• Advanced audio capabilities - Audio processing capabilities include sophisticated acoustic noise suppression and echo cancellation, beam formation to identify the current sound source, and integration with the Windows speech recognition API.

    • Sample code and documentation -   The SDK includes more than 100 pages of technical documentation. In addition to built-in help files, the documentation includes detailed walkthroughs for most samples provided with the SDK.

    • Easy installation - The SDK installs quickly, requires no complex configuration, and the complete installer size is less than 100 MB. Developers can get up and running in just a few minutes with a standard standalone Kinect sensor unit (widely available at retail outlets).

    This SDK is designed for non-commercial purposes only; a commercial version is expected to be available at a later date.

    What I am hoping for is that people will think beyond the mouse and keyboard – even beyond touch. For example I hear people say “how can I use Kinect as a mouse” and wonder what’s the point? Mice do what they do very well. The Kinect, using your whole body, is a blunt instrument for what the mouse does. I would rather see people think “what is it that I can’t do well with a mouse but can with my body?” What would I do if the computer could see me move? If I move both hands can I do things that are different from two fingers on a touch screen? What about moving more limbs than hands or arms? And let’s think beyond games too! The possibilities are unlimited!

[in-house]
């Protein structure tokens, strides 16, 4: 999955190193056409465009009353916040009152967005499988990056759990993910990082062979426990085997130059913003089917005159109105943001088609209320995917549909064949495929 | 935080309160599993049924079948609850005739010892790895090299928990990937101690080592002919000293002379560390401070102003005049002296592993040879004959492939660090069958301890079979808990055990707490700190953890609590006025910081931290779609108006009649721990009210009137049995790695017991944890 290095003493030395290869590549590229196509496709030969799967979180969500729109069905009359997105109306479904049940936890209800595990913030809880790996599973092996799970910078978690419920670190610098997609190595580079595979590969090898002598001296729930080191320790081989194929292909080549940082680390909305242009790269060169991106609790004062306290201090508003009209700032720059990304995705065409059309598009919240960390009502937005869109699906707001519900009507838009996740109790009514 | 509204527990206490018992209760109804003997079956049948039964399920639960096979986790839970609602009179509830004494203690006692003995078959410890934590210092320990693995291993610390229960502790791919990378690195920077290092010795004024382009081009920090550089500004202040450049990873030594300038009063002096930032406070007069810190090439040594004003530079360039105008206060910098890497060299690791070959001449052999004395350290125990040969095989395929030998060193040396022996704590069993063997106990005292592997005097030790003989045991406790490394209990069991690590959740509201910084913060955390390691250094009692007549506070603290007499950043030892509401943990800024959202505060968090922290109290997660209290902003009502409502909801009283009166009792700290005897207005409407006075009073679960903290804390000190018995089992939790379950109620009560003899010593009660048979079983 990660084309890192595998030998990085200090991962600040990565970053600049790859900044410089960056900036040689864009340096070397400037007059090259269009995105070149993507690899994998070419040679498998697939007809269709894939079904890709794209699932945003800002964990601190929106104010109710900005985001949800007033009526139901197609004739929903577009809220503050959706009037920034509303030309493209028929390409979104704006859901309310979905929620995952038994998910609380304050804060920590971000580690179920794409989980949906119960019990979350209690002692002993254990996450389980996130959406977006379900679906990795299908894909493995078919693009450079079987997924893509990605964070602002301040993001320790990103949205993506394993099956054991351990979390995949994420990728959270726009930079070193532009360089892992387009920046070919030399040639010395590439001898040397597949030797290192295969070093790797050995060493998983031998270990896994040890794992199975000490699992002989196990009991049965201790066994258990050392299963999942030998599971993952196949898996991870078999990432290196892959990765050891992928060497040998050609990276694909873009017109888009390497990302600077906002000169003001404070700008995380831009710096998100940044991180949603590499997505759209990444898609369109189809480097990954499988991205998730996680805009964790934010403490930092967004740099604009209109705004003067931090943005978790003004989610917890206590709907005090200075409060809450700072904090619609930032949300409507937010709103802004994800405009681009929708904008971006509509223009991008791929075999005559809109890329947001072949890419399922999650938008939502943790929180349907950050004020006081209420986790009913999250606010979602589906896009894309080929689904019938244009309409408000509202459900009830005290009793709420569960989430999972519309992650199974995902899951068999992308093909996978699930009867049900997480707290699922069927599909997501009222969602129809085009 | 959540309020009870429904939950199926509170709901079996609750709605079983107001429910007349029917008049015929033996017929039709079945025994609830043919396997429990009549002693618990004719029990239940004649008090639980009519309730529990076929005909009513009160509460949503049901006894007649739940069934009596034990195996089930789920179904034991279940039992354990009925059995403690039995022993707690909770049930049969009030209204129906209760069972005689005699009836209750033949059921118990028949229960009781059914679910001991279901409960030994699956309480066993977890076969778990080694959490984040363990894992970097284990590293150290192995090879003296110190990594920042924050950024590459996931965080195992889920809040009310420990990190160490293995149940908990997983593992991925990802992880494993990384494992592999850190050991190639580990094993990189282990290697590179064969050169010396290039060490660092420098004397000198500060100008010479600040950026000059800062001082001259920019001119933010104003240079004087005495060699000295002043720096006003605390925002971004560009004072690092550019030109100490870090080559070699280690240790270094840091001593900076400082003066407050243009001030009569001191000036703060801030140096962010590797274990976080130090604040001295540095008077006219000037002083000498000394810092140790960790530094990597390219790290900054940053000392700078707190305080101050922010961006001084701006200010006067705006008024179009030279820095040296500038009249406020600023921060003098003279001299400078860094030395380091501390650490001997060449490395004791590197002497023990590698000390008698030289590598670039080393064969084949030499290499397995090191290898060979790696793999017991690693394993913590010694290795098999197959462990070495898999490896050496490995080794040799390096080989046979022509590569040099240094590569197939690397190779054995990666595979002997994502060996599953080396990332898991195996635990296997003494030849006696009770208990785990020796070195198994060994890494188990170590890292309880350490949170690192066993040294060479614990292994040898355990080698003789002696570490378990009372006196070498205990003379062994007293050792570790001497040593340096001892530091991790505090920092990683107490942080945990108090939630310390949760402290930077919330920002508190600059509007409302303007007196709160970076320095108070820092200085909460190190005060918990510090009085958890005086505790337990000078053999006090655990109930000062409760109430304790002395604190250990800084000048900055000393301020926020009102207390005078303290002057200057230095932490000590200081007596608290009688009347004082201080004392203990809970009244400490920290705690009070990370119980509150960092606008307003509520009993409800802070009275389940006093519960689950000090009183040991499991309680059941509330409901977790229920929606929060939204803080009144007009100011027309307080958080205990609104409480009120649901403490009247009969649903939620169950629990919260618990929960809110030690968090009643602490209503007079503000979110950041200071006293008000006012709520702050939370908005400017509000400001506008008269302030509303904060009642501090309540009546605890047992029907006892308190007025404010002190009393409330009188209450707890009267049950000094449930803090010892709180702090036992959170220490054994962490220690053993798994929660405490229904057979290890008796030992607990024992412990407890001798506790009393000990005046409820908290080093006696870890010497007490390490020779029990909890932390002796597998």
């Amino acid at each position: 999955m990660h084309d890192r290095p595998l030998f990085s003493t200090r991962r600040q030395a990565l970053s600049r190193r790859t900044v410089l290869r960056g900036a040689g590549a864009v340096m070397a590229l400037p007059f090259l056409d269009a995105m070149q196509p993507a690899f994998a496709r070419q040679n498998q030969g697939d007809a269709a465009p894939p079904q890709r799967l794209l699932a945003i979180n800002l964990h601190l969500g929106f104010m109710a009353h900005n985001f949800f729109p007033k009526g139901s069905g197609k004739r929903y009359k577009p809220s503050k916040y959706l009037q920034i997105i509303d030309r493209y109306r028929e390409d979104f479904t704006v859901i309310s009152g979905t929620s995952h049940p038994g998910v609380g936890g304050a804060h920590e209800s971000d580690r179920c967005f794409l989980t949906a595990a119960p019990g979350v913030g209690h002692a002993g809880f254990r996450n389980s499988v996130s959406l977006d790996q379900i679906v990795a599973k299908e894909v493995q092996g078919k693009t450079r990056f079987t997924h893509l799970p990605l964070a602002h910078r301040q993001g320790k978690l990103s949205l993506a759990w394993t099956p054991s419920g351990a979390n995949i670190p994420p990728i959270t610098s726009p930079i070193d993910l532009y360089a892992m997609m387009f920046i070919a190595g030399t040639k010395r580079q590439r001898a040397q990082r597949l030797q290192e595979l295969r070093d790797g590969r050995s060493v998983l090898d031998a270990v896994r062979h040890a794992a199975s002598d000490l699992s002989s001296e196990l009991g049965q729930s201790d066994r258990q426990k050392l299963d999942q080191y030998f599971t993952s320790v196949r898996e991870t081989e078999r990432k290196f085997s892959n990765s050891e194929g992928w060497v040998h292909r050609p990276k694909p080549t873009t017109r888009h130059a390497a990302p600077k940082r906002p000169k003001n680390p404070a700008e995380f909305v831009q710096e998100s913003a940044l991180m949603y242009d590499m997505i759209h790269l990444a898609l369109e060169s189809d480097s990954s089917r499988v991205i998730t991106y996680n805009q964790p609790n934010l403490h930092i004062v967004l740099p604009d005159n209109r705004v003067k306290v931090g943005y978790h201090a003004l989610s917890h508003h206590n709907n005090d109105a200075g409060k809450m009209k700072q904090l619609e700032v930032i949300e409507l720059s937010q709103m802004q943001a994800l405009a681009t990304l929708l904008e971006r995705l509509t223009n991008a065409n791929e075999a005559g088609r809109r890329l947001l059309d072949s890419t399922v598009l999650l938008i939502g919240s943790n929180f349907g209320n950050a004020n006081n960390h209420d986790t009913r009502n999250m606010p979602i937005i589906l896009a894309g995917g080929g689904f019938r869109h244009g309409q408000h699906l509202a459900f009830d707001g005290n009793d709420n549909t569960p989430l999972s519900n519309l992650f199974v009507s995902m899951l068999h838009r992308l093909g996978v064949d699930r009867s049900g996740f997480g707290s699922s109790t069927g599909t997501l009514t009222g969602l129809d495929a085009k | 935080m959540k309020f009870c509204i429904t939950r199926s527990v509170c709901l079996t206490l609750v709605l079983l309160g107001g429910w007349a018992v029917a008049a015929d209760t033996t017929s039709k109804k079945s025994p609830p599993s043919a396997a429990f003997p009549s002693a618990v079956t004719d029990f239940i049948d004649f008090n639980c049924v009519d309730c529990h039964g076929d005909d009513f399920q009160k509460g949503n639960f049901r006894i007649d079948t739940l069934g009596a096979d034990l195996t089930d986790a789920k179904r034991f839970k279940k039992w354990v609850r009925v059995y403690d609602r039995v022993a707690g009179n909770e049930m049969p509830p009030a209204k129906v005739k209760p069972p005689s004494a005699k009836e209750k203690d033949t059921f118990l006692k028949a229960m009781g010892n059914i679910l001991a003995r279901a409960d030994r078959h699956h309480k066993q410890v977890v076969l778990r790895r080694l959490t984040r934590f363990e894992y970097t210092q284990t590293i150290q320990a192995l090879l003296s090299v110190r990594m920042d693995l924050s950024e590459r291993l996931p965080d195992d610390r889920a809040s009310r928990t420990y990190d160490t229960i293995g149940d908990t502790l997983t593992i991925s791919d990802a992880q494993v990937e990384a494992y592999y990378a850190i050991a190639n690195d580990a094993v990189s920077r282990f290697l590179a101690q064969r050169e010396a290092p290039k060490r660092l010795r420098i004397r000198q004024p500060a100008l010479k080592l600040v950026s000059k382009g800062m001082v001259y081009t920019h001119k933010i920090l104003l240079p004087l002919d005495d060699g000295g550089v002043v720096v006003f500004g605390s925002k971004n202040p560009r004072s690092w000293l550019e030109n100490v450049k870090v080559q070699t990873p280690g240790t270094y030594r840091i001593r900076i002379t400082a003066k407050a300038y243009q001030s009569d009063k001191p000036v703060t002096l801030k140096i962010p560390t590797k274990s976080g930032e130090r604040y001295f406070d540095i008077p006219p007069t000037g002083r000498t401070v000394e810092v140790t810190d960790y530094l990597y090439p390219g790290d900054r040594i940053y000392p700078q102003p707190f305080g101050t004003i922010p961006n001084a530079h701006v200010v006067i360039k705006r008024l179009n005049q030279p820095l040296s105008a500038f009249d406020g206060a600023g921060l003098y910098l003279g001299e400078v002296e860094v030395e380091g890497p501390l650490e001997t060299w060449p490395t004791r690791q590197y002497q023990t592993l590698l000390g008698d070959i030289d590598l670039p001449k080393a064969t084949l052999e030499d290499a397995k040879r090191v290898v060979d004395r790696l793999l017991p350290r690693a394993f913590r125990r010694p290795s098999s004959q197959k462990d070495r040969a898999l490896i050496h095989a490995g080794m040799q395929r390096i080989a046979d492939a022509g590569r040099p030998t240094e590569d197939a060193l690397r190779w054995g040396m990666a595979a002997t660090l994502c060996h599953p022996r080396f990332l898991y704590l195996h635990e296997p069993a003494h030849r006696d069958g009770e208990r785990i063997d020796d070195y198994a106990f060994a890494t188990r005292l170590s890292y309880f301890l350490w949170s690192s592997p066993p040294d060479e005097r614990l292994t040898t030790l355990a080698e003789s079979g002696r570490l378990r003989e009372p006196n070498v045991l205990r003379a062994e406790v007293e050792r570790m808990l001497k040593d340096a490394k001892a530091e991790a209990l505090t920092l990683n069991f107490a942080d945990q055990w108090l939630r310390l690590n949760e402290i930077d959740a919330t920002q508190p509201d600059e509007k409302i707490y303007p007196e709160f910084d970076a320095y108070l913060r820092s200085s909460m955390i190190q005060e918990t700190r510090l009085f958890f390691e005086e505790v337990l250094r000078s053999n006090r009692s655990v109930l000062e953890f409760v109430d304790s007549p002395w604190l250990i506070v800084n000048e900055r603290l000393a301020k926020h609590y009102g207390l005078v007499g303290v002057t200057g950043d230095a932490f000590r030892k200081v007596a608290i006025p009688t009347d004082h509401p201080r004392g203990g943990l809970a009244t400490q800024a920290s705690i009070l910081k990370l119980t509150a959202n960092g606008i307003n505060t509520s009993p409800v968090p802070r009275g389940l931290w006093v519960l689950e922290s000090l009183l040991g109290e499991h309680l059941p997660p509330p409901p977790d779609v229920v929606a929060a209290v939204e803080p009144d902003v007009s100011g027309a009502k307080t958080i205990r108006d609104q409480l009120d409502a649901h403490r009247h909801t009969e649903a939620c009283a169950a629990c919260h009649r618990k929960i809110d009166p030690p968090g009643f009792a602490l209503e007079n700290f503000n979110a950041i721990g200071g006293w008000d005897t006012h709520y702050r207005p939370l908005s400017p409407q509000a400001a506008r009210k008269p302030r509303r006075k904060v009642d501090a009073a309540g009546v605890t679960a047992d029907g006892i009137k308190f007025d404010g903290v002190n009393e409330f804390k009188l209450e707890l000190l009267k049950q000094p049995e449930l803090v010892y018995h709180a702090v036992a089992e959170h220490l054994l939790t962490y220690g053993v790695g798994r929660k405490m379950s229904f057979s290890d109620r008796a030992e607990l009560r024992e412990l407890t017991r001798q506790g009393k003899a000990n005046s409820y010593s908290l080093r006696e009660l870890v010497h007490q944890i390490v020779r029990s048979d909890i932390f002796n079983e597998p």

Now what do you need to program with it? Well C++ as you might expect is what a lot of the samples are in. But the .NET languages are also supported so if you are a Visual Basic programmer (like me), a C# programmer or even an F# programmer you are good to go. So far it seems like more of the examples are in C++ and C# but I am sure we’ll see more VB samples soon. I know I am working on some myself.

    Of course you will also want a Kinect device. If you buy the Kinect device as an add-on you will get a power cord that you can use to easily hook up to a PC. If your Kinect device came as part of a bundle with an Xbox 360 you will need an additional power cord.

    WP_000005

    You can get a Kinect Sensor Power cord from the online Microsoft Company Store or from Amazon. I think bricks and mortar Microsoft stores may have it but I am not sure.



  • Computer Science Teacher - Thoughts and Information from Alfred Thompson

    Is Internet Education the Answer

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    A friend sent me a link to this inforgraphic  about Internet education. I have mixed feelings about all this. I am ok with distance learning – where the lecture is live and interactive just remote. I’ve done some of that and it seems to work fine. I’m not sure about just posting a bunch of videos on the Internet (the Khan Academy model) It seems that learning that way, just like sitting someone in a library with a bunch of books, takes some self motivation and a real desire to take advantage of the lessons. And a good lecture is still just a good lecture. I ran into this post last week (Multiplication smackdown: Sal Khan vs Vi Hart—who’s got the ‘insight’?) that really suggests that technology permits some “lectures” that are a lot more than just a recorded lecture. Recording a white board talk is not in and of itself innovative or great use of technology in education. Short opinion, Internet education can be a great step forward but I am unconvinced we are using the tools to their fullest yet. Still the infographic makes interesting reading. What do you think?

    How the Internet is Revolutionizing Education
    Via: OnlineEducation.net